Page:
This book to some extent grew out of a general interest I developed during the anti-war movement of the early 1970s in the relationship between military force and society. At the time, I certainly had no indication that this interest would lead me to a study of Chinese warlordism. The more immediate genesis of this particular project was a graduate paper at the University of Michigan that focused not on the emergence of warlordism but on its demise. As is often the case in historical research, though, my work on this paper, which was in itself hardly memorable, drew me backwards in time to consider why warlordism appeared in China in the first place. A feeling that this topic had not been adequately treated in the existing literature was one factor in my decision to make warlordism the subject of my doctoral dissertation. Originally, I envisioned my dissertation as a more general study of warlordism that might perhaps take one chapter to deal with the question of warlord origins. As my research progressed, I began to see that the emergence of warlordism was a complicated process that could not be addressed in so brief a manner. My desire to outline this process with greater precision increasingly framed and dominated my research. As I began to write the dissertation, what had begun as a preliminary question for my research turned into its central focus.
I am very grateful to the numerous teachers, colleagues, and friends whose guidance, advice, and support were instrumental in the making of this book. First, I would like to thank the co-chairs of my dissertation committee, who saw me through the development and completion of my first manuscript. Albert Feuerwerker provided thoughtful criticism and constant encouragement. Ernest P. Young's insights and questions helped me to strengthen the focus of the original dissertation
and suggested improvements for subsequent revisions. Second, I would particularly like to thank two reviewers, Joseph Esherick and Donald Sutton, for their meticulous reading of my revised manuscript and many invaluable suggestions. Next, I would like to express my gratitude to a number of other people who took the time to read all or part of my manuscript in its various stages and to offer helpful comments on it, including Chun-shu Chang, Martin K. Whyte, Stephen MacKinnon, Joyce Kallgren, Donald Price, and Christopher Alhambra. Finally, I would like to thank all the other people who over the years provided me with advice and assistance in pursuing my research or, in allowing me to talk to them about my work, inspired me with their insights and suggestions. Although these benefactors are too numerous to list, I would be remiss if I did not offer special thanks to Jerome Ch'en, Diana Lary, Lin Zengping, Mao Jiaqi, Tao Hongkai, Arthur Waldron, Odoric Wou, and Zhang Kaiyuan. While I owe much to these people for any of the merits of this book, I, of course, must take responsibility for its shortcomings.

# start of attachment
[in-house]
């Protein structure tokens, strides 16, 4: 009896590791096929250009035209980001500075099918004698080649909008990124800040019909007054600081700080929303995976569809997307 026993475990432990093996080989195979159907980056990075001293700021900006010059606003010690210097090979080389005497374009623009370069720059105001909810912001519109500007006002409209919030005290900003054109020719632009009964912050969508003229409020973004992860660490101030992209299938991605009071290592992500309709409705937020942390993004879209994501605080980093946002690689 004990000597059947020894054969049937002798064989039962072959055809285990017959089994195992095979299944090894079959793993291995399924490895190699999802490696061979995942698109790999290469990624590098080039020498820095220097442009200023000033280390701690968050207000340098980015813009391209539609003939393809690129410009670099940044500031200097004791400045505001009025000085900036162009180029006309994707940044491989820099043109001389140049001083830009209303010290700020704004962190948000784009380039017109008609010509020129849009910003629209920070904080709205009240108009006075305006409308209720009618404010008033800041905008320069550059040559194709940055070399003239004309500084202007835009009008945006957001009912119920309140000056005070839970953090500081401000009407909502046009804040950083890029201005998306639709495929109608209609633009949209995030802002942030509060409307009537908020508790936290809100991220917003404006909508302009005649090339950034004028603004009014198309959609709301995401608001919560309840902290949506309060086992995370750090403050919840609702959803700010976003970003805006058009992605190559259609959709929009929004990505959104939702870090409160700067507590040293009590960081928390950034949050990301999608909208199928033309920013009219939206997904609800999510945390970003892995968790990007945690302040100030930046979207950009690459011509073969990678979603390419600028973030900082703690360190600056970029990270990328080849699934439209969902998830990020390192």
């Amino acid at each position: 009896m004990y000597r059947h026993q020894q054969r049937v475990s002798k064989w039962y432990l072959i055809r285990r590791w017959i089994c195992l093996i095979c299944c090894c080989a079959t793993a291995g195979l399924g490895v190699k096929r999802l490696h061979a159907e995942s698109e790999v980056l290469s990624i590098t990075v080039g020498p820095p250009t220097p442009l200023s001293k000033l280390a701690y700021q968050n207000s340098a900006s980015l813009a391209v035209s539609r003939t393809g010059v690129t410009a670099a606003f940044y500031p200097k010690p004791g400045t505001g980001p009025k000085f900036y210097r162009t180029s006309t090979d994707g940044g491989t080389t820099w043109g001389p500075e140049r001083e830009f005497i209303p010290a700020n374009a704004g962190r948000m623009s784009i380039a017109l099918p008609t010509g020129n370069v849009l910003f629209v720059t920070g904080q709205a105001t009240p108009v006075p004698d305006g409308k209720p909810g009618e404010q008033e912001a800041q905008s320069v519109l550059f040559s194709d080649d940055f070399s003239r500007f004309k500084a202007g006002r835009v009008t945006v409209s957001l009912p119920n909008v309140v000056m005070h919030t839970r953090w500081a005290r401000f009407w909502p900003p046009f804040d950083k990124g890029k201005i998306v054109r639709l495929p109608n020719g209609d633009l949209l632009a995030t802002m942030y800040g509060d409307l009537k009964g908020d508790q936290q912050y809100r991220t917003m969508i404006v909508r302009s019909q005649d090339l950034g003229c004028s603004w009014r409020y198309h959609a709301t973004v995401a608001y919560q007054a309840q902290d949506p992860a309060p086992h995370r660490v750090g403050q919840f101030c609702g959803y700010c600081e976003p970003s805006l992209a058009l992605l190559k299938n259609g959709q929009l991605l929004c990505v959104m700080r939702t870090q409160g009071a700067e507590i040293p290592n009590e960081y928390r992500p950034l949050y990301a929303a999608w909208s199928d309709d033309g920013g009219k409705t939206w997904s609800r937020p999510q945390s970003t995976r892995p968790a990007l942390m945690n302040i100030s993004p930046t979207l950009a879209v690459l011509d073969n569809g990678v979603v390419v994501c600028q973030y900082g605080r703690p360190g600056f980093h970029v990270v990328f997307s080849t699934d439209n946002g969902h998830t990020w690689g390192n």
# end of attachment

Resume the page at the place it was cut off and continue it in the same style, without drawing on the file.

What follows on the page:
I am also grateful for the financial support I received over the years to support the research and writing of this book. I am particularly thankful for fellowships from the Committee for Scholarly Communication with the People's Republic of China, the Social Science Research Council, and the Fulbright-Hays program, which supported nearly two years of research in the People's Republic of China. In this regard, I also need to thank the institutions that hosted me during my research in China: Huazhong Normal University, Hunan Normal University, Nanjing University, and Peking University. Fellowships and grants from the Center for Chinese Studies and the Graduate School of the University of Michigan provided support during the writing of my dissertation. I am grateful too for a postdoctoral fellowship from the Center for Chinese Studies at the University of California at Berkeley, which gave me an opportunity to carry out additional research and to begin revising my manuscript for publication.
Finally, I need to thank the various libraries in China and the United States that opened their stacks to me over the course of my research. One of the greatest difficulties I faced in pursuing this study was the problem of sources. Warlordism arose in a time of great disorder and frequent civil war, conditions hardly conducive to the preservation of historical materials. Busy with their wars, the warlords themselves took little care to preserve documentation of their rule. The War of Resistance against Japan (1937–45) also had a devastating impact on library and archival holdings in central China, the main area
of my research. One result of this situation was that I had to be very eclectic in the use of different types of materials for my research, including document collections, memoirs, oral history records, local histories, and contemporary newspapers and periodicals. In order to track down various scattered sources potentially useful for my research in China, I visited a number of different university, city, provincial, and institutional libraries in Wuhan, Changsha, Nanjing, and Beijing. Although nearly all of these libraries were gracious in their assistance, my special thanks must go to the Hubei Provincial Library, the Hunan Provincial Library, the Wuhan City Library, and the Beijing University Library for the extraordinary efforts they made to meet my research needs. In the United States, I would like to thank the staffs of the Asia libraries at the University of Michigan, the University of California, and Columbia University; the Hoover Institution Library at Stanford University; and the Library of Congress for their assistance. The detail I sought in tracing the emergence of warlordism on a regional level would not have been possible without the aid I received from all these libraries in both China and the United States.